|The MGA With An Attitude
VALVE HEIGHT in Cylinder Head - CH-113
On 5/29/2009, someone (don't know who) wrote:
"Took the 53's head to the machinist to get the valve work done. He asked, "What's the valve stem height"? It seems that when you install new valve seats you need to know just where the tip of the valve stem is supposed to wind up when finished. Any tips"?
This is sort of a screwy question, for a few reasons. First I suppose a competent engine machinist should know such things well enough to not need to ask an inexperienced customer how to do the job. Second, I have never seen this dimension specified in any workshop manual. By comparing dimensions of parts you could calculate or measure to figure it out, but it is not supposed to be a normal set up dimension.
Third is, I have no idea what that dimension might be, not even for my MGA. This is why we have adjuster screws on the rocker arms, so it can tolerate a fairly wide range of height for the valves as it goes through cycles of wear and repair over many years of normal use. I would have to pull the valve cover to measure things to find out this dimension on my MGA. Reason I don't know is because it has always been NOT under my control, and generally irrelevant to form, fit and function of the engine. Even now I don't suppose I ever want to know that dimension.
As the valve heads and seats wear with time the valves moves higher in the head, and we progressively back off adjustment of the rocker arm to maintain correct valve lash. If the valve or seat become excessively worn it might run out of travel for the adjuster screw. On one or two occasions I have used a hand grinder to take a smidge off of the tip of a valve stem to regain enough valve clearance. That's about the time it may be due for machining to install valve seat inserts and new valves to restore original dimensions and original valve height).
In general, when the seats and valves are renewed the valve head should stand slightly proud of the surrounding surface of the combustion chamber. (maybe 0.030" high) This allows for some normal wear of the seat and valve head, leading to the valve head going down about flush with the surrounding surface of the chamber. If/when the seat might wear enough to make a new valve head sit below flush, then it's time to install seat inserts to replace the worn away material.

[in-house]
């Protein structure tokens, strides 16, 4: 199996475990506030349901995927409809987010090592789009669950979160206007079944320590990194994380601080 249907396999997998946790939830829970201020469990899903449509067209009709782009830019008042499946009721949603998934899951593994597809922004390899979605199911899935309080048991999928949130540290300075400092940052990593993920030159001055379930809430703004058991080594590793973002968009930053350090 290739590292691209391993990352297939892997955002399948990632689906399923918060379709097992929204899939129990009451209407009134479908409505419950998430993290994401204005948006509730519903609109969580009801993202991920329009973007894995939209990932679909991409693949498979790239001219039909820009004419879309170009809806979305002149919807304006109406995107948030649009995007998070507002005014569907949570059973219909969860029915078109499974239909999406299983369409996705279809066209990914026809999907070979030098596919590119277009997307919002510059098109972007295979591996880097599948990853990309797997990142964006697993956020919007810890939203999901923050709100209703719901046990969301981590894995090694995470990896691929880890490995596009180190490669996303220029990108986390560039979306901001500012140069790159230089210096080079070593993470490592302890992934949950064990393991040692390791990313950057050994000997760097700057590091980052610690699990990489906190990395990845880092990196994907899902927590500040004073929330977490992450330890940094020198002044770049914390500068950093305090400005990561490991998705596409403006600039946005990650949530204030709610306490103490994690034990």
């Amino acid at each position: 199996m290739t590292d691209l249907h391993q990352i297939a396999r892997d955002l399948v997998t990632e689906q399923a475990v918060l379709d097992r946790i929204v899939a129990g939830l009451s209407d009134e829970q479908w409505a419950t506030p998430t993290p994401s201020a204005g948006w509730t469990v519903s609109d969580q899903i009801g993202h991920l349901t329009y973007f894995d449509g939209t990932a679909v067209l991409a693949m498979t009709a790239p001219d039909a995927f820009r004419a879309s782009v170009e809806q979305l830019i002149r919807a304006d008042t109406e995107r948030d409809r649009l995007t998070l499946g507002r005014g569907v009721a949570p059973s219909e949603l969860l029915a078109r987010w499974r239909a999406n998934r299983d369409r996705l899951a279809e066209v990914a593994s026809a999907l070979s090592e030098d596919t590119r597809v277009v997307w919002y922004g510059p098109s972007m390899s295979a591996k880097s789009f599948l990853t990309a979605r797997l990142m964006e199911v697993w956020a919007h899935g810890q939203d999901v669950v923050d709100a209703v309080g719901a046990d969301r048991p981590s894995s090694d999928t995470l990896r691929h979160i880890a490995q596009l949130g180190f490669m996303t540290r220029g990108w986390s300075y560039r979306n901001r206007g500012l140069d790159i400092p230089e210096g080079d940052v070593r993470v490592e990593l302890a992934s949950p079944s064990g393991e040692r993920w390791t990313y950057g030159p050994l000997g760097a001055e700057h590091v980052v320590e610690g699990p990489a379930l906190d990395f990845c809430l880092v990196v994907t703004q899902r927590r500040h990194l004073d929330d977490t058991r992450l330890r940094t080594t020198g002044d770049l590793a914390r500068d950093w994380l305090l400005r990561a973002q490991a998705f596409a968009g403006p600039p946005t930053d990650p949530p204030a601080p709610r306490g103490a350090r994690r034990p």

Meanwhile, as the valve changes height over the years it is supposed to be important to keep the spring height fairly constant in order to have correct spring force on all of the valves. Factory specifications in the workshop manual usually do give the correct dimension for spring height in assembly. If the valve seat becomes excessively worn the valve moves higher, and the spring gets longer. To restore proper spring height and spring force it is common to install a shim under the valve spring to restore correct compression height on the spring. When the valve seat might eventually be restored the spring shims can be removed. Spring shims are also sometimes used to compensate for slightly tired springs that may have lost a bit of their original height to age settling.
I don't like to be mean or derogatory to anyone, but if a machine shop would ask me for the valve height dimension, I think I might be looking for a different machinist. It has been my experience that a machinist does not like the customer telling him how to do his job, and will usually not be asking the customer for advice. If it is an odd old engine, and the shop may not have the shop manual or data for that engine, then they might ask for bit of data, or they might ask the customer to supply or lend them a copy of the workshop manual. It's just that this particular question about valve height strikes me as a very strange question to be coming from a professional engine machinist. The more pertinent questions would be valve head position in the combustion chamber, valve spring height, and valve spring force.